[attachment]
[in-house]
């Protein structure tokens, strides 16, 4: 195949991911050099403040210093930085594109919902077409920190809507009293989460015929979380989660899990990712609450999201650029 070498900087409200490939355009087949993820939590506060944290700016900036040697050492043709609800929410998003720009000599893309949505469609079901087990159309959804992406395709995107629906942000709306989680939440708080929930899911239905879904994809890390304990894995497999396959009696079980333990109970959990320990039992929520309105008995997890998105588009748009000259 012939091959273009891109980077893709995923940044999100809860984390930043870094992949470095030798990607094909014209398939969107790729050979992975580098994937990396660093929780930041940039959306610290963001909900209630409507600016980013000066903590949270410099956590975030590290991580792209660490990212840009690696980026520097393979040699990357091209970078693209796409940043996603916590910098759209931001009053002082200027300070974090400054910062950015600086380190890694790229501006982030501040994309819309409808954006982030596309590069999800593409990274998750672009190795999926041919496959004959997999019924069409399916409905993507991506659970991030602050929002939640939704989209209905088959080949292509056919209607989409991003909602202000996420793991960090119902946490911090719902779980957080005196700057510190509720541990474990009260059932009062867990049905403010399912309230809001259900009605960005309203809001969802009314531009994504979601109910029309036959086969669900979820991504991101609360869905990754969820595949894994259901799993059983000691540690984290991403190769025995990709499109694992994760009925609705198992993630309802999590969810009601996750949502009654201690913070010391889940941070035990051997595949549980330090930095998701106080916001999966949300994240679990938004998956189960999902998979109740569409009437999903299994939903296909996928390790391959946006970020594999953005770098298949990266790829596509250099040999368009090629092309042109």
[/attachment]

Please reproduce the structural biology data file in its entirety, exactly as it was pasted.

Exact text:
[in-house]
């Protein structure tokens, strides 16, 4: 195949991911050099403040210093930085594109919902077409920190809507009293989460015929979380989660899990990712609450999201650029 070498900087409200490939355009087949993820939590506060944290700016900036040697050492043709609800929410998003720009000599893309949505469609079901087990159309959804992406395709995107629906942000709306989680939440708080929930899911239905879904994809890390304990894995497999396959009696079980333990109970959990320990039992929520309105008995997890998105588009748009000259 012939091959273009891109980077893709995923940044999100809860984390930043870094992949470095030798990607094909014209398939969107790729050979992975580098994937990396660093929780930041940039959306610290963001909900209630409507600016980013000066903590949270410099956590975030590290991580792209660490990212840009690696980026520097393979040699990357091209970078693209796409940043996603916590910098759209931001009053002082200027300070974090400054910062950015600086380190890694790229501006982030501040994309819309409808954006982030596309590069999800593409990274998750672009190795999926041919496959004959997999019924069409399916409905993507991506659970991030602050929002939640939704989209209905088959080949292509056919209607989409991003909602202000996420793991960090119902946490911090719902779980957080005196700057510190509720541990474990009260059932009062867990049905403010399912309230809001259900009605960005309203809001969802009314531009994504979601109910029309036959086969669900979820991504991101609360869905990754969820595949894994259901799993059983000691540690984290991403190769025995990709499109694992994760009925609705198992993630309802999590969810009601996750949502009654201690913070010391889940941070035990051997595949549980330090930095998701106080916001999966949300994240679990938004998956189960999902998979109740569409009437999903299994939903296909996928390790391959946006970020594999953005770098298949990266790829596509250099040999368009090629092309042109």